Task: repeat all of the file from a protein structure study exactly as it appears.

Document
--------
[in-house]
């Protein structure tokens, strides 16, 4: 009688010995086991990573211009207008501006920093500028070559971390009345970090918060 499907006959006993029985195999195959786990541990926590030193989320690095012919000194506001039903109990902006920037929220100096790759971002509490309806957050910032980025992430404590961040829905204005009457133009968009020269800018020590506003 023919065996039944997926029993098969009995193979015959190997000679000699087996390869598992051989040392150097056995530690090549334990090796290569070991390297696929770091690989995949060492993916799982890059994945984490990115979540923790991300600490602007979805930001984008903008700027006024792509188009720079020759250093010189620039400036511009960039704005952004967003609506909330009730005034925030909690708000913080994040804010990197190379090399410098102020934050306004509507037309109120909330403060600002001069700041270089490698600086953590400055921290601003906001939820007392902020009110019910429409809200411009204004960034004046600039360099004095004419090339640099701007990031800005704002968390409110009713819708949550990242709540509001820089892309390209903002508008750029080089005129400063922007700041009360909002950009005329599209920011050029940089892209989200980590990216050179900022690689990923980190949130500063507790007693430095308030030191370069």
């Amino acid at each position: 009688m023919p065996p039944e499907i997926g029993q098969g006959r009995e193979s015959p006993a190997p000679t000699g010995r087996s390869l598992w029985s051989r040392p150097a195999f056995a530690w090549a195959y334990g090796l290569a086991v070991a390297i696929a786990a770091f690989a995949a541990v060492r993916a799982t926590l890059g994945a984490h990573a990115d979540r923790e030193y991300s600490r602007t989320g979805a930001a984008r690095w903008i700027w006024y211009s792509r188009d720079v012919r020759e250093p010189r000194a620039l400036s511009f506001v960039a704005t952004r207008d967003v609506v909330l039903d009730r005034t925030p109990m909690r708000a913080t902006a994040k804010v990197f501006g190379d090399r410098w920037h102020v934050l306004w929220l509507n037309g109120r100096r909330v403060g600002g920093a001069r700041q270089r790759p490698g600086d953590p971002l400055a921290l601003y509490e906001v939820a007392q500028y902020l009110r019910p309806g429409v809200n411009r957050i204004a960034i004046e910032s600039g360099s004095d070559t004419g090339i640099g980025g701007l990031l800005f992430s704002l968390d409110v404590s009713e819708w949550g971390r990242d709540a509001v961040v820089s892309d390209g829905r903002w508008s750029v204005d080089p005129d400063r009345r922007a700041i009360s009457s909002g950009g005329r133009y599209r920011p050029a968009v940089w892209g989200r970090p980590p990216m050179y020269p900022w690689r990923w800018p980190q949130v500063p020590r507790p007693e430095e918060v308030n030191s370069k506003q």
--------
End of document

[in-house]
């Protein structure tokens, strides 16, 4: 009688010995086991990573211009207008501006920093500028070559971390009345970090918060 499907006959006993029985195999195959786990541990926590030193989320690095012919000194506001039903109990902006920037929220100096790759971002509490309806957050910032980025992430404590961040829905204005009457133009968009020269800018020590506003 023919065996039944997926029993098969009995193979015959190997000679000699087996390869598992051989040392150097056995530690090549334990090796290569070991390297696929770091690989995949060492993916799982890059994945984490990115979540923790991300600490602007979805930001984008903008700027006024792509188009720079020759250093010189620039400036511009960039704005952004967003609506909330009730005034925030909690708000913080994040804010990197190379090399410098102020934050306004509507037309109120909330403060600002001069700041270089490698600086953590400055921290601003906001939820007392902020009110019910429409809200411009204004960034004046600039360099004095004419090339640099701007990031800005704002968390409110009713819708949550990242709540509001820089892309390209903002508008750029080089005129400063922007700041009360909002950009005329599209920011050029940089892209989200980590990216050179900022690689990923980190949130500063507790007693430095308030030191370069």
């Amino acid at each position: 009688m023919p065996p039944e499907i997926g029993q098969g006959r009995e193979s015959p006993a190997p000679t000699g010995r087996s390869l598992w029985s051989r040392p150097a195999f056995a530690w090549a195959y334990g090796l290569a086991v070991a390297i696929a786990a770091f690989a995949a541990v060492r993916a799982t926590l890059g994945a984490h990573a990115d979540r923790e030193y991300s600490r602007t989320g979805a930001a984008r690095w903008i700027w006024y211009s792509r188009d720079v012919r020759e250093p010189r000194a620039l400036s511009f506001v960039a704005t952004r207008d967003v609506v909330l039903d009730r005034t925030p109990m909690r708000a913080t902006a994040k804010v990197f501006g190379d090399r410098w920037h102020v934050l306004w929220l509507n037309g109120r100096r909330v403060g600002g920093a001069r700041q270089r790759p490698g600086d953590p971002l400055a921290l601003y509490e906001v939820a007392q500028y902020l009110r019910p309806g429409v809200n411009r957050i204004a960034i004046e910032s600039g360099s004095d070559t004419g090339i640099g980025g701007l990031l800005f992430s704002l968390d409110v404590s009713e819708w949550g971390r990242d709540a509001v961040v820089s892309d390209g829905r903002w508008s750029v204005d080089p005129d400063r009345r922007a700041i009360s009457s909002g950009g005329r133009y599209r920011p050029a968009v940089w892209g989200r970090p980590p990216m050179y020269p900022w690689r990923w800018p980190q949130v500063p020590r507790p007693e430095e918060v308030n030191s370069k506003q």